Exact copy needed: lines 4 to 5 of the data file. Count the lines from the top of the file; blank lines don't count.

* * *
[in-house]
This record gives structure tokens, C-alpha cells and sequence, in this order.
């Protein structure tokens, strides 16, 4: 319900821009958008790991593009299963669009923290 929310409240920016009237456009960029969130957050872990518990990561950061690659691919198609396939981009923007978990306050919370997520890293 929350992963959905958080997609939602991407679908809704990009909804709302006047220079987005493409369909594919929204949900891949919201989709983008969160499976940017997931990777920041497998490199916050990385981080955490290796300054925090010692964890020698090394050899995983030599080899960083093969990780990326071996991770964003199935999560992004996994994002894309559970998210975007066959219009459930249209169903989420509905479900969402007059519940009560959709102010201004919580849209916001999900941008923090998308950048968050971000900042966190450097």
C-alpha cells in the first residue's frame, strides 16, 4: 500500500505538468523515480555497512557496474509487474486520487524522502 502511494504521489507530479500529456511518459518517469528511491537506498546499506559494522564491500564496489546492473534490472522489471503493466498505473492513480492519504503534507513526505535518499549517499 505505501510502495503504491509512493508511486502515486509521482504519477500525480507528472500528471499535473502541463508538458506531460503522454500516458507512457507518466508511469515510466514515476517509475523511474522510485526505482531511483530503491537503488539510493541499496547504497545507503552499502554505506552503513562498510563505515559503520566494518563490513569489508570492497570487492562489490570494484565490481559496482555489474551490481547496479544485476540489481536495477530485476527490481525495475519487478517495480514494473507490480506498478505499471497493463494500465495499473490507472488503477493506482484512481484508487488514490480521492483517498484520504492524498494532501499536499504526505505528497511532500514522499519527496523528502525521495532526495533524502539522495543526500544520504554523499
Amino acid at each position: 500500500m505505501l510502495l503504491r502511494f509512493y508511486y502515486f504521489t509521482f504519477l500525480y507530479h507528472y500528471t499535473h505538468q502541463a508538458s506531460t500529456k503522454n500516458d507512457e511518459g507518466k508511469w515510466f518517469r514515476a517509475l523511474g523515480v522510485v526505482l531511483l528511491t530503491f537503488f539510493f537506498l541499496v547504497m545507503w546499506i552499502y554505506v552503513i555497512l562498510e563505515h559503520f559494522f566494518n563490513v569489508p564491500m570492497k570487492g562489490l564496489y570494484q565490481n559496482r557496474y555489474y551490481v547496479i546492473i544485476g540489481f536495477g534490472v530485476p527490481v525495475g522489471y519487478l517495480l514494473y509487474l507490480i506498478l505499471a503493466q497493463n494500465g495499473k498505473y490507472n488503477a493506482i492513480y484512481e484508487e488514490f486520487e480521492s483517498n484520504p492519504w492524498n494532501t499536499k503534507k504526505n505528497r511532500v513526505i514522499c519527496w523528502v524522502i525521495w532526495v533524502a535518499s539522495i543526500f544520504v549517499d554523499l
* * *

C-alpha cells in the first residue's frame, strides 16, 4: 500500500505538468523515480555497512557496474509487474486520487524522502 502511494504521489507530479500529456511518459518517469528511491537506498546499506559494522564491500564496489546492473534490472522489471503493466498505473492513480492519504503534507513526505535518499549517499 505505501510502495503504491509512493508511486502515486509521482504519477500525480507528472500528471499535473502541463508538458506531460503522454500516458507512457507518466508511469515510466514515476517509475523511474522510485526505482531511483530503491537503488539510493541499496547504497545507503552499502554505506552503513562498510563505515559503520566494518563490513569489508570492497570487492562489490570494484565490481559496482555489474551490481547496479544485476540489481536495477530485476527490481525495475519487478517495480514494473507490480506498478505499471497493463494500465495499473490507472488503477493506482484512481484508487488514490480521492483517498484520504492524498494532501499536499504526505505528497511532500514522499519527496523528502525521495532526495533524502539522495543526500544520504554523499
Amino acid at each position: 500500500m505505501l510502495l503504491r502511494f509512493y508511486y502515486f504521489t509521482f504519477l500525480y507530479h507528472y500528471t499535473h505538468q502541463a508538458s506531460t500529456k503522454n500516458d507512457e511518459g507518466k508511469w515510466f518517469r514515476a517509475l523511474g523515480v522510485v526505482l531511483l528511491t530503491f537503488f539510493f537506498l541499496v547504497m545507503w546499506i552499502y554505506v552503513i555497512l562498510e563505515h559503520f559494522f566494518n563490513v569489508p564491500m570492497k570487492g562489490l564496489y570494484q565490481n559496482r557496474y555489474y551490481v547496479i546492473i544485476g540489481f536495477g534490472v530485476p527490481v525495475g522489471y519487478l517495480l514494473y509487474l507490480i506498478l505499471a503493466q497493463n494500465g495499473k498505473y490507472n488503477a493506482i492513480y484512481e484508487e488514490f486520487e480521492s483517498n484520504p492519504w492524498n494532501t499536499k503534507k504526505n505528497r511532500v513526505i514522499c519527496w523528502v524522502i525521495w532526495v533524502a535518499s539522495i543526500f544520504v549517499d554523499l